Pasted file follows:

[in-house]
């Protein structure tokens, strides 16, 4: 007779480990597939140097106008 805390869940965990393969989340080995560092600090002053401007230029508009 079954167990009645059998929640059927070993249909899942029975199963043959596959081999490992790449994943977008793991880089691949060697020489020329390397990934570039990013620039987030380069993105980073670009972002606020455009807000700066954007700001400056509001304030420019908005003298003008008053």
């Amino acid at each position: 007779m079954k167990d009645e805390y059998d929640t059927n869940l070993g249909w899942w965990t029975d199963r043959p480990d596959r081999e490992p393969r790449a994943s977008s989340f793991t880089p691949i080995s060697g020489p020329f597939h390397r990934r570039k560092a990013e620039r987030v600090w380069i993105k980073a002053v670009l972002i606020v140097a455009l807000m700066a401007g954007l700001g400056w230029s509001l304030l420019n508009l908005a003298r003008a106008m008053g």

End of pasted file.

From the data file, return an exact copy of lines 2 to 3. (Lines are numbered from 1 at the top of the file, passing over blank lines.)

């Protein structure tokens, strides 16, 4: 007779480990597939140097106008 805390869940965990393969989340080995560092600090002053401007230029508009 079954167990009645059998929640059927070993249909899942029975199963043959596959081999490992790449994943977008793991880089691949060697020489020329390397990934570039990013620039987030380069993105980073670009972002606020455009807000700066954007700001400056509001304030420019908005003298003008008053």
């Amino acid at each position: 007779m079954k167990d009645e805390y059998d929640t059927n869940l070993g249909w899942w965990t029975d199963r043959p480990d596959r081999e490992p393969r790449a994943s977008s989340f793991t880089p691949i080995s060697g020489p020329f597939h390397r990934r570039k560092a990013e620039r987030v600090w380069i993105k980073a002053v670009l972002i606020v140097a455009l807000m700066a401007g954007l700001g400056w230029s509001l304030l420019n508009l908005a003298r003008a106008m008053g």